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Bernanke Says Interest Rates Are Low Because Industrial Economies Can’t Pay

2:22 pm in Economy by masaccio

We let you vote, leave us alone.

Fed Chair Ben Bernanke gave a speech recently in which he explained why long-term interest rates are so low. He started by saying that certainly central banks play a role in determining long-term rates, which seems right because the Fed is buying up long term securities Treasuries and mortgage backed securities issued by Fannie, Freddie and Ginnie Mae at a current rate of about $85 billion a month, for a total of about $2.8 trillion. First, he explains basic economic theory on setting rates, then moves to a recap.

Long-term interest rates are the sum of expected inflation, expected real short-term interest rates, and a term premium. Expected inflation has been low and stable, reflecting central bank mandates and credibility as well as considerable resource slack in the major industrial economies. Real interest rates are expected to remain low, reflecting the weakness of the recovery in advanced economies (and possibly some downgrading of longer-term growth prospects as well). This weakness, all else being equal, dictates that monetary policy must remain accommodative if it is to support the recovery and reduce disinflationary risks. Put another way, at the present time the major industrial economies apparently cannot sustain significantly higher real rates of return; in that respect, central banks–so long as they are meeting their price stability mandates–have little choice but to take actions that keep nominal long-term rates relatively low, as suggested by the similarity in the levels of the rates shown in chart 1. Finally, term premiums are low or negative, reflecting a host of factors, including central bank actions in support of economic recovery.

So that’s the reason savers are getting screwed: our fabulous economic system can’t pay decent interest, just like it can’t pay decent wages. The giant corporations that dominate our system, that are sitting on trillions of dollars, that don’t pay taxes, that hide money overseas, that cheat us at every step, that cut the pay of the average worker, that own the media and control public discourse, the poor babies just can’t afford to pay a decent interest rate to the dummies who scrimped and saved for a lifetime so they would be able to retire comfortably.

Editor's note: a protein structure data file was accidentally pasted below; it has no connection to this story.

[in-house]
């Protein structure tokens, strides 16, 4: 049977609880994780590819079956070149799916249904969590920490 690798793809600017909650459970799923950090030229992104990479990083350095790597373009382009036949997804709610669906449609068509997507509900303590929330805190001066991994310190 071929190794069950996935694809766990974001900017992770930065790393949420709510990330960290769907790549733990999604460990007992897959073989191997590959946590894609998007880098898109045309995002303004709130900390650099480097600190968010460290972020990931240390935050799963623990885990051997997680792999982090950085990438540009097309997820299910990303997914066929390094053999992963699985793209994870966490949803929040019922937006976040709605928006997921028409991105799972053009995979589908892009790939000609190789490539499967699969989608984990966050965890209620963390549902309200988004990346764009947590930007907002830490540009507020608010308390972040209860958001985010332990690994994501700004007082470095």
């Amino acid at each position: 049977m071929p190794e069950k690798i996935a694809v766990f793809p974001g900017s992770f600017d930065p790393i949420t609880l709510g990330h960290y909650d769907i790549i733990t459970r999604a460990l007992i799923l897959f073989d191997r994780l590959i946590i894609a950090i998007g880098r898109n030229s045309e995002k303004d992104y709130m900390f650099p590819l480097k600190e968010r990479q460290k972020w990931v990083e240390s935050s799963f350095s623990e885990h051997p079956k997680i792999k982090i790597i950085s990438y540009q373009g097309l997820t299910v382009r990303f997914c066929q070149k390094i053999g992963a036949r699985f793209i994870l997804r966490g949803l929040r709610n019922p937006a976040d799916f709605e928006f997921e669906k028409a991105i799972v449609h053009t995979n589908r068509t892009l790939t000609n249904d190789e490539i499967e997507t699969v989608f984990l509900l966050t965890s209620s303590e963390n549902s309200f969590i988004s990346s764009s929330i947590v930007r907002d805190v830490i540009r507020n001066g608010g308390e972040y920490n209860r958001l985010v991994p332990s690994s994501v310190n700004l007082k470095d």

And there is nothing that the Fed, or any central bank, can do to help. They just sat there and watched the financial sector destroy the real economy. Housing Bubble? No such thing. Stock market froth? No, the market allocates capital wisely and generously. In the wake of the financial crisis, Bernanke has a simple suggestion: Screw you if you don’t want to put your money into the Wall Street casino; no returns for you. And @FixTheDebt adds to that: let’s cut Social Security, Medicare and Medicaid.

Now it’s only fair to point out that this means that those rancid corporations don’t get much in the way of a real return on their Treasuries. In fact, after inflation, they may be losing money. Maybe the point of low interest is to encourage them to invest. But that’s pushing on a string: with widespread underutilization of existing capital stock, why buy more capacity? And with the ability to screw workers, why pay more? It isn’t like the shareholders need the money; most of the stock is owned by the rich. It’s no different from blind support of banks in the hope they will increase lending.